NEW YORK • Every era gets the fitness culture it is meant to have. The aerobics craze, propelled by actress Jane Fonda, took off in the 1980s when the hedonism that distinguished the 1970s began to give way to a new urban ethic of busyness, long hours and the march towards more and more money.
Beginning in the 1990s, cities such as New York saw the rise of high-end gyms, which ensured that working out, like drinking coffee, would become another sociallytiered experience.
More recently, there has been the explosion of boutique fitness studios such as SoulCycle. Like certain iterations of yoga, it has been a success in part because it makes submission to a luxury-brand experience feel like spiritual enrichment. On some level, it aims to alleviate your guilt. The US$34 (S$48) you are spending on 45 minutes of stationary biking is going to improve you as a person and the world, in turn, will be a better place for all of your growth.
Orangetheory, the latest trend, comes with no veneer of the mystical and little of the "wellness" jargon. The hour-long classes combine cardio with push-ups, plyometrics and free weights.Orangetheory is a franchise business, with 325 branches in the United States and about 500 more branches coming, including one in Tokyo.
Its gimmick is an added element of the Darwinian.
Clients wear monitors during the sessions that measure heart rate and the number of calories burned; individual performance statistics are then broadcast on electronic boards at the front of the class with your name. Levels of output are colourcoded and the goal is to spend at least 12 minutes, but preferably more, in the orange zone, which measures maximum effort. The programme stresses that your best effort is good enough, but competition, or rather the terror of winding up with the lowest score in the class, keeps you breathlessly pushing forward.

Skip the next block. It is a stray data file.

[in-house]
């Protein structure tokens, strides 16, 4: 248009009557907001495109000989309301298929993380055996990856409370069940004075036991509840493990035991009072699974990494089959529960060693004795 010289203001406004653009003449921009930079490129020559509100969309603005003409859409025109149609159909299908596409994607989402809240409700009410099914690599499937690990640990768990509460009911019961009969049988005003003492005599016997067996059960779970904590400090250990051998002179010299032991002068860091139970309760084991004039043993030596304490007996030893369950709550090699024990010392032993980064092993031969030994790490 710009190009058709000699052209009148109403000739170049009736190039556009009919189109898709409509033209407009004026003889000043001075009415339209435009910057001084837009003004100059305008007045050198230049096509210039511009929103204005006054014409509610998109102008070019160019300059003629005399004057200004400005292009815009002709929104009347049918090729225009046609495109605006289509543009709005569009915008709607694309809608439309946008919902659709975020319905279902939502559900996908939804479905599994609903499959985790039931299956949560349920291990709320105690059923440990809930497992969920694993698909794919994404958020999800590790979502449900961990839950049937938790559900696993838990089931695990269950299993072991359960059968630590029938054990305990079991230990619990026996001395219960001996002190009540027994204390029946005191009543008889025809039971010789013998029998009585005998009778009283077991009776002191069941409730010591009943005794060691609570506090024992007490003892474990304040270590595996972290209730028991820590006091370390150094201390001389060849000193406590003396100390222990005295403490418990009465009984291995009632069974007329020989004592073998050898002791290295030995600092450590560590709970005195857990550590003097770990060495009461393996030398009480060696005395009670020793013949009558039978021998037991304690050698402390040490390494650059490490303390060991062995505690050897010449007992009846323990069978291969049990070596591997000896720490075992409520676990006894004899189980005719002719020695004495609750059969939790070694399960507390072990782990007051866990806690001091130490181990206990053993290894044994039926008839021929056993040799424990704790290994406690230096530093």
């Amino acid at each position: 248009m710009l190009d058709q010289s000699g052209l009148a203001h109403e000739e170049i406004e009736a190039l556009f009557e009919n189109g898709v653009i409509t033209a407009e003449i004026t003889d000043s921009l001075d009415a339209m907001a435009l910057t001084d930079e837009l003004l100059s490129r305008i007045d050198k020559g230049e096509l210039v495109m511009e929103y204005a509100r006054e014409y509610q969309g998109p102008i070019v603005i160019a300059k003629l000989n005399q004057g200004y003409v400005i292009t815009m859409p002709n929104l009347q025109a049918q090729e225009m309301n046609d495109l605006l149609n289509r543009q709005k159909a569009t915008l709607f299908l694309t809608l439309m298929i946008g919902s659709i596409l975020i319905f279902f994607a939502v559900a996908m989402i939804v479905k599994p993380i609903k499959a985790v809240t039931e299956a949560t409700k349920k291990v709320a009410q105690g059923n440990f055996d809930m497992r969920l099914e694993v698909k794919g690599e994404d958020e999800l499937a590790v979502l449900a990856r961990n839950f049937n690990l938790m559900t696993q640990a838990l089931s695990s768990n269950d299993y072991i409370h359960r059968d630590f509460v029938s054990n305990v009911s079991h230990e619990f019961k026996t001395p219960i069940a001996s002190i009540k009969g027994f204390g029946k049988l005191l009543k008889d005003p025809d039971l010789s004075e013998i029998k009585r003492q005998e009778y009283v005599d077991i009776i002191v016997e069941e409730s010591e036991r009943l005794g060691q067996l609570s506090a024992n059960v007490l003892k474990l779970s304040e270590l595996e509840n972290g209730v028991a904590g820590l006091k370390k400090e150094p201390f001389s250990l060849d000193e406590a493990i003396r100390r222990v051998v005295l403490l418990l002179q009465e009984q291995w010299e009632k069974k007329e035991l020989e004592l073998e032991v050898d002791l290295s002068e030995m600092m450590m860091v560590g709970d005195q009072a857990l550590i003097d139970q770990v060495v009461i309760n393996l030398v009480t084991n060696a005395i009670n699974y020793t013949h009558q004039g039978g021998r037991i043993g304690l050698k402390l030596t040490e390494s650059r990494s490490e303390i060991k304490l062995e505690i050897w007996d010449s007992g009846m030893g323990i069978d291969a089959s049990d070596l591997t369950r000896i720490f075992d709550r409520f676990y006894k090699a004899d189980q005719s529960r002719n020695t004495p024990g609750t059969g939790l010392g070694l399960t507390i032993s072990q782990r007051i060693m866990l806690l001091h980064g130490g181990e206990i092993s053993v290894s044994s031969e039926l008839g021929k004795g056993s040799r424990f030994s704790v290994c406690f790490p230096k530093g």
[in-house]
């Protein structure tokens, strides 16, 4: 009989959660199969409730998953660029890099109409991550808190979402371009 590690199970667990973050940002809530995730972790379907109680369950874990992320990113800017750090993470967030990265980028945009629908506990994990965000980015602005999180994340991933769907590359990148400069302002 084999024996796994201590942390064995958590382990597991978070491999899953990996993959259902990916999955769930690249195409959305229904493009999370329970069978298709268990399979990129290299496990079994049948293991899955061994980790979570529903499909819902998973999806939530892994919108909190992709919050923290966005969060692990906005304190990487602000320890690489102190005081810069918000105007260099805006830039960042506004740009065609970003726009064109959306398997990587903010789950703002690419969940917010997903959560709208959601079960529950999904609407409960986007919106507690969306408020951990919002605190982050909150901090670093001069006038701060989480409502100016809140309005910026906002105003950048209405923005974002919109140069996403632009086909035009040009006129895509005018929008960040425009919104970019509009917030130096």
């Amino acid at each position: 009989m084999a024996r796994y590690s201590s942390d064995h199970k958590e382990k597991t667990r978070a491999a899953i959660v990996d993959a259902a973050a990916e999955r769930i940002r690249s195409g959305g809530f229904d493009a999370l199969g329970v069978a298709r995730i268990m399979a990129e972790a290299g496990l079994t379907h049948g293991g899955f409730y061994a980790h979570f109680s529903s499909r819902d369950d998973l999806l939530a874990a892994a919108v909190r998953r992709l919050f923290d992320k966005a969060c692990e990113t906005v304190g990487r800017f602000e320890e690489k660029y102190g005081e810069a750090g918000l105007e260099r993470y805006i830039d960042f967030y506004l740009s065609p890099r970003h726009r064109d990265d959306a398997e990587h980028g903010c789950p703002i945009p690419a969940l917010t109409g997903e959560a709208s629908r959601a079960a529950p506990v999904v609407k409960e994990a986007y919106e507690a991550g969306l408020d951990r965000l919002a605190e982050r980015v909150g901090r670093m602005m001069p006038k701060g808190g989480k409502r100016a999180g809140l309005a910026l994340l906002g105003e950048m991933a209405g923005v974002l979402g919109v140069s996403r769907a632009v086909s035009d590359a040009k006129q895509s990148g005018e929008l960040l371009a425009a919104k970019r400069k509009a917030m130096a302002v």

A class I took recently went back and forth between rowing machines and treadmill running before ending with a weight routine under the direction of a very good and eager teacher who called himself Coach Ben. I burned 545 calories in one hour and spent 16 minutes in the orange zone, which felt like an outcome I could brag about until I noticed that ChrisP20 had burned 848 calories during the same time and spent 22 minutes in the orange zone.
If SoulCycle is the preferred workout of well-off mothers with time on their hands, Orangetheory is the workout of strivers. It was not conceived as an elitist enterprise. In some parts of the US, classes can be taken for as little as US$13 each.
Orangetheory was founded five years ago by Ms Ellen Latham, who in the late 1990s had been let go from a job running a fitness centre in Miami Beach. She started teaching Pilates classes out of a room in her house, but was perplexed by a question: "How could I get fat blowing off my Pilates clients?"
To surpass the limits of toning, she created the one-hour metabolic workout that grew into Orangetheory, incorporating work that drives up heart rate and helps people to lose weight. If there are certain exercises a client cannot manage, instructors provide alternatives. "I've eliminated the word modifications because I don't like it. We use 'options' now because modification makes people feel 'less than', " she said.
If Orangetheory becomes an obsession with people, it may be because they are starting to become fatigued with cycling in dark rooms with scented candles or because they want something with a different competitive challenge from, say, CrossFit.
More likely, they always want to know where they rank.
NEW YORK TIMES